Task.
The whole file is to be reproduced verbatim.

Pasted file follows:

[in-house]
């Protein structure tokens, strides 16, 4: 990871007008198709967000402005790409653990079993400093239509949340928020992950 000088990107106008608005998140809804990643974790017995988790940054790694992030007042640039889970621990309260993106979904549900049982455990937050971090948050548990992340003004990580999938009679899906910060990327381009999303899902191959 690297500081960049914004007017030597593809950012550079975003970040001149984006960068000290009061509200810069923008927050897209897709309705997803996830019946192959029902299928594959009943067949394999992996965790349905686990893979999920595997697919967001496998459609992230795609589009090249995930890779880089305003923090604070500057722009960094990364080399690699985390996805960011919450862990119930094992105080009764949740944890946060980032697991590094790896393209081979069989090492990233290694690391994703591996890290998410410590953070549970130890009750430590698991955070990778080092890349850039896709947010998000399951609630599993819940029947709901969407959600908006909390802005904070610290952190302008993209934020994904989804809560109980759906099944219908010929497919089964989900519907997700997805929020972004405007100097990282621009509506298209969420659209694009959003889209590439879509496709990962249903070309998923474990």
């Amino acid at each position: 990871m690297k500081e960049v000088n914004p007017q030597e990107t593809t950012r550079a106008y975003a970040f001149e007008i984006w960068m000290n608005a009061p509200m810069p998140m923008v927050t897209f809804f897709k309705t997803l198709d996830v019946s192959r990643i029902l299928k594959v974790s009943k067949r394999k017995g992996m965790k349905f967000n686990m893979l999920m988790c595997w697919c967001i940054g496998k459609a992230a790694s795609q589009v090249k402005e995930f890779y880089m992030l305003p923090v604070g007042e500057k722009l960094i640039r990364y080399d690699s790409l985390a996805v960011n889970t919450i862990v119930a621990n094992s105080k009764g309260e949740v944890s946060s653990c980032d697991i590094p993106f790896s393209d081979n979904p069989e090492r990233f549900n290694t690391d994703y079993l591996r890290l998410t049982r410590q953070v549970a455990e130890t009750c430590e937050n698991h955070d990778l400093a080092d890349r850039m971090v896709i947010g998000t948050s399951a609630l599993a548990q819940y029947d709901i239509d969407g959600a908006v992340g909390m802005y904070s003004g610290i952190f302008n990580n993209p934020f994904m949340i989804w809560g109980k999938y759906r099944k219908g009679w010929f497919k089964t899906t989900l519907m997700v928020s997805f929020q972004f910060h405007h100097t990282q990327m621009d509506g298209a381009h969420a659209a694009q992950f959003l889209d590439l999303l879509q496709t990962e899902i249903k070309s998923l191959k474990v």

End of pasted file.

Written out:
[in-house]
């Protein structure tokens, strides 16, 4: 990871007008198709967000402005790409653990079993400093239509949340928020992950 000088990107106008608005998140809804990643974790017995988790940054790694992030007042640039889970621990309260993106979904549900049982455990937050971090948050548990992340003004990580999938009679899906910060990327381009999303899902191959 690297500081960049914004007017030597593809950012550079975003970040001149984006960068000290009061509200810069923008927050897209897709309705997803996830019946192959029902299928594959009943067949394999992996965790349905686990893979999920595997697919967001496998459609992230795609589009090249995930890779880089305003923090604070500057722009960094990364080399690699985390996805960011919450862990119930094992105080009764949740944890946060980032697991590094790896393209081979069989090492990233290694690391994703591996890290998410410590953070549970130890009750430590698991955070990778080092890349850039896709947010998000399951609630599993819940029947709901969407959600908006909390802005904070610290952190302008993209934020994904989804809560109980759906099944219908010929497919089964989900519907997700997805929020972004405007100097990282621009509506298209969420659209694009959003889209590439879509496709990962249903070309998923474990």
């Amino acid at each position: 990871m690297k500081e960049v000088n914004p007017q030597e990107t593809t950012r550079a106008y975003a970040f001149e007008i984006w960068m000290n608005a009061p509200m810069p998140m923008v927050t897209f809804f897709k309705t997803l198709d996830v019946s192959r990643i029902l299928k594959v974790s009943k067949r394999k017995g992996m965790k349905f967000n686990m893979l999920m988790c595997w697919c967001i940054g496998k459609a992230a790694s795609q589009v090249k402005e995930f890779y880089m992030l305003p923090v604070g007042e500057k722009l960094i640039r990364y080399d690699s790409l985390a996805v960011n889970t919450i862990v119930a621990n094992s105080k009764g309260e949740v944890s946060s653990c980032d697991i590094p993106f790896s393209d081979n979904p069989e090492r990233f549900n290694t690391d994703y079993l591996r890290l998410t049982r410590q953070v549970a455990e130890t009750c430590e937050n698991h955070d990778l400093a080092d890349r850039m971090v896709i947010g998000t948050s399951a609630l599993a548990q819940y029947d709901i239509d969407g959600a908006v992340g909390m802005y904070s003004g610290i952190f302008n990580n993209p934020f994904m949340i989804w809560g109980k999938y759906r099944k219908g009679w010929f497919k089964t899906t989900l519907m997700v928020s997805f929020q972004f910060h405007h100097t990282q990327m621009d509506g298209a381009h969420a659209a694009q992950f959003l889209d590439l999303l879509q496709t990962e899902i249903k070309s998923l191959k474990v």